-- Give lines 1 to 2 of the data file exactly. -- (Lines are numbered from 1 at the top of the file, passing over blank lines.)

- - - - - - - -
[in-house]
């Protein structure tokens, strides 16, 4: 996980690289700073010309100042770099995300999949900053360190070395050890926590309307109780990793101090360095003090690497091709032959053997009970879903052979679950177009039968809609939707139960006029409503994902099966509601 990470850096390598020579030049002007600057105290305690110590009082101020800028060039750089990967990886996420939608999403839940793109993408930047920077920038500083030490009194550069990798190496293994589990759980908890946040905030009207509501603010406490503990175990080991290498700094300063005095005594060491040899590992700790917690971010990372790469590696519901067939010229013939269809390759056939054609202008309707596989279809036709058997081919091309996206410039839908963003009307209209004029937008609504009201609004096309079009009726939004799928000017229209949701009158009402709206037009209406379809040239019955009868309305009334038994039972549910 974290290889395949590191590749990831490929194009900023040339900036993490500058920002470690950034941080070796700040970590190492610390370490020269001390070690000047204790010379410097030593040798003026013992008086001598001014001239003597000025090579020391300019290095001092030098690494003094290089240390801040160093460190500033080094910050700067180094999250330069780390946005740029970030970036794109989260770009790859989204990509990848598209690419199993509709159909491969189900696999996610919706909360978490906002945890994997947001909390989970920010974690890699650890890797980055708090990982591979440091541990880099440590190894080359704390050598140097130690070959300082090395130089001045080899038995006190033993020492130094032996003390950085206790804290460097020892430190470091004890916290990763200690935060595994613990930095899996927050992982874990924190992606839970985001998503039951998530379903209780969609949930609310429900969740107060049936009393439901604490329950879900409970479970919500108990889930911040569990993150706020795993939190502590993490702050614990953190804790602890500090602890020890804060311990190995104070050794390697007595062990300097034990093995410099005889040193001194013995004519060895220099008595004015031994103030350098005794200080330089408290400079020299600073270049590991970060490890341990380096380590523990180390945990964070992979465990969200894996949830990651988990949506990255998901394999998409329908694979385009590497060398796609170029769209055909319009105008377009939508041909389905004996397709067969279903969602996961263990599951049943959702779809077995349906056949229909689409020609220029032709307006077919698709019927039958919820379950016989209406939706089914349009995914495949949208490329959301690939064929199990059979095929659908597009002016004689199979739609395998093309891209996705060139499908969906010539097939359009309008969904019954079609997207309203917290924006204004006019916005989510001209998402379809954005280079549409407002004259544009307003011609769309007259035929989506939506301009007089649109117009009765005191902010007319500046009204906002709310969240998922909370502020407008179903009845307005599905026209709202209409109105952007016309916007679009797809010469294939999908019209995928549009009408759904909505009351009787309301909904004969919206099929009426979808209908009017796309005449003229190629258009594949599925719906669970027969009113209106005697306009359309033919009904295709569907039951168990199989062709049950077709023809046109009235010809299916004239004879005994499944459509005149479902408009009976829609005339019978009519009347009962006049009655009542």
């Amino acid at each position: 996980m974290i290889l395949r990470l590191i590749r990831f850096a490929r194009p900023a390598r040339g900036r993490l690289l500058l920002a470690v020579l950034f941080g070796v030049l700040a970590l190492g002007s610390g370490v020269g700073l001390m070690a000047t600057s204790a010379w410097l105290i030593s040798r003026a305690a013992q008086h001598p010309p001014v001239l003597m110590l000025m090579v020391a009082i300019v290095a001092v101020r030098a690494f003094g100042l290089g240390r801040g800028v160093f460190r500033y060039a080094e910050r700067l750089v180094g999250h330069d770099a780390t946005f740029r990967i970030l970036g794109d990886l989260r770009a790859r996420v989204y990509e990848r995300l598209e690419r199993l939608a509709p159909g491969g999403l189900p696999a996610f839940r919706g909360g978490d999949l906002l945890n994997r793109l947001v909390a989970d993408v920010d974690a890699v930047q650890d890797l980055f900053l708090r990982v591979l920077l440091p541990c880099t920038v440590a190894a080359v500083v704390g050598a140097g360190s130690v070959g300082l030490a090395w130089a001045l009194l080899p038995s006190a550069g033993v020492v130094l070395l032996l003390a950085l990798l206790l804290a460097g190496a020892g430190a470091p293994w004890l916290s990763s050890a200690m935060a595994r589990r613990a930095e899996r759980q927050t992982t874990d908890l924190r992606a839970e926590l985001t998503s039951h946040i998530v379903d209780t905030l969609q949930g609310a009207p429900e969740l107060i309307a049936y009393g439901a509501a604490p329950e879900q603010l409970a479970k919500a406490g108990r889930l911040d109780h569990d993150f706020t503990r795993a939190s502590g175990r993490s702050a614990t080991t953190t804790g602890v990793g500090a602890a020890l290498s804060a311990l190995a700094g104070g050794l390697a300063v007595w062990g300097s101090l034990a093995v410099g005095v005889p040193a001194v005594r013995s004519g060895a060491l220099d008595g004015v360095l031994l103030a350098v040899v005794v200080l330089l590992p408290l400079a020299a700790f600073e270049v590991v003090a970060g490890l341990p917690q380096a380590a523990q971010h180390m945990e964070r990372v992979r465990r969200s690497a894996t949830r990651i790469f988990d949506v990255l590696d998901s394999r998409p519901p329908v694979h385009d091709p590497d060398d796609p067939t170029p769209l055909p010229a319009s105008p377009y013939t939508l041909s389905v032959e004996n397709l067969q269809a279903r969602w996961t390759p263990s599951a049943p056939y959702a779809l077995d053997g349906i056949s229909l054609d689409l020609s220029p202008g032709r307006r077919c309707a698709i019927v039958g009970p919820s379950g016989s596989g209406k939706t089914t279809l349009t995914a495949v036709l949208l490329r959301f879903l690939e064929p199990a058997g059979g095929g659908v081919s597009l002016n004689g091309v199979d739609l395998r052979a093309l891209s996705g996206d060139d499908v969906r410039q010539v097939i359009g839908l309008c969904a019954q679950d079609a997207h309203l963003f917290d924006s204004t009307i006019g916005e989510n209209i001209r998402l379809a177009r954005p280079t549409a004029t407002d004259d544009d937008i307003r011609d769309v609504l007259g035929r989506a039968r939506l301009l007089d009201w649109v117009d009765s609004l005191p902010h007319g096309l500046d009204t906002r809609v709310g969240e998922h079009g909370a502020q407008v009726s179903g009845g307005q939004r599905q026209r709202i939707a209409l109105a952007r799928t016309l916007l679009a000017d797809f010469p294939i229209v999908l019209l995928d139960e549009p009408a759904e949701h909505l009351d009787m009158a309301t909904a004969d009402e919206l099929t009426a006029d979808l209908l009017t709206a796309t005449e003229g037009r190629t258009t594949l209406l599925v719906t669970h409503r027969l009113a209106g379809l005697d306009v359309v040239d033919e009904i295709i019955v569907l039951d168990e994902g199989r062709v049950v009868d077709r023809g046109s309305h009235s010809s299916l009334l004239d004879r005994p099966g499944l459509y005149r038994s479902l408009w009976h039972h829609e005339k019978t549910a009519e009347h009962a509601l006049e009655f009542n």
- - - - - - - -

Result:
[in-house]
């Protein structure tokens, strides 16, 4: 996980690289700073010309100042770099995300999949900053360190070395050890926590309307109780990793101090360095003090690497091709032959053997009970879903052979679950177009039968809609939707139960006029409503994902099966509601 990470850096390598020579030049002007600057105290305690110590009082101020800028060039750089990967990886996420939608999403839940793109993408930047920077920038500083030490009194550069990798190496293994589990759980908890946040905030009207509501603010406490503990175990080991290498700094300063005095005594060491040899590992700790917690971010990372790469590696519901067939010229013939269809390759056939054609202008309707596989279809036709058997081919091309996206410039839908963003009307209209004029937008609504009201609004096309079009009726939004799928000017229209949701009158009402709206037009209406379809040239019955009868309305009334038994039972549910 974290290889395949590191590749990831490929194009900023040339900036993490500058920002470690950034941080070796700040970590190492610390370490020269001390070690000047204790010379410097030593040798003026013992008086001598001014001239003597000025090579020391300019290095001092030098690494003094290089240390801040160093460190500033080094910050700067180094999250330069780390946005740029970030970036794109989260770009790859989204990509990848598209690419199993509709159909491969189900696999996610919706909360978490906002945890994997947001909390989970920010974690890699650890890797980055708090990982591979440091541990880099440590190894080359704390050598140097130690070959300082090395130089001045080899038995006190033993020492130094032996003390950085206790804290460097020892430190470091004890916290990763200690935060595994613990930095899996927050992982874990924190992606839970985001998503039951998530379903209780969609949930609310429900969740107060049936009393439901604490329950879900409970479970919500108990889930911040569990993150706020795993939190502590993490702050614990953190804790602890500090602890020890804060311990190995104070050794390697007595062990300097034990093995410099005889040193001194013995004519060895220099008595004015031994103030350098005794200080330089408290400079020299600073270049590991970060490890341990380096380590523990180390945990964070992979465990969200894996949830990651988990949506990255998901394999998409329908694979385009590497060398796609170029769209055909319009105008377009939508041909389905004996397709067969279903969602996961263990599951049943959702779809077995349906056949229909689409020609220029032709307006077919698709019927039958919820379950016989209406939706089914349009995914495949949208490329959301690939064929199990059979095929659908597009002016004689199979739609395998093309891209996705060139499908969906010539097939359009309008969904019954079609997207309203917290924006204004006019916005989510001209998402379809954005280079549409407002004259544009307003011609769309007259035929989506939506301009007089649109117009009765005191902010007319500046009204906002709310969240998922909370502020407008179903009845307005599905026209709202209409109105952007016309916007679009797809010469294939999908019209995928549009009408759904909505009351009787309301909904004969919206099929009426979808209908009017796309005449003229190629258009594949599925719906669970027969009113209106005697306009359309033919009904295709569907039951168990199989062709049950077709023809046109009235010809299916004239004879005994499944459509005149479902408009009976829609005339019978009519009347009962006049009655009542």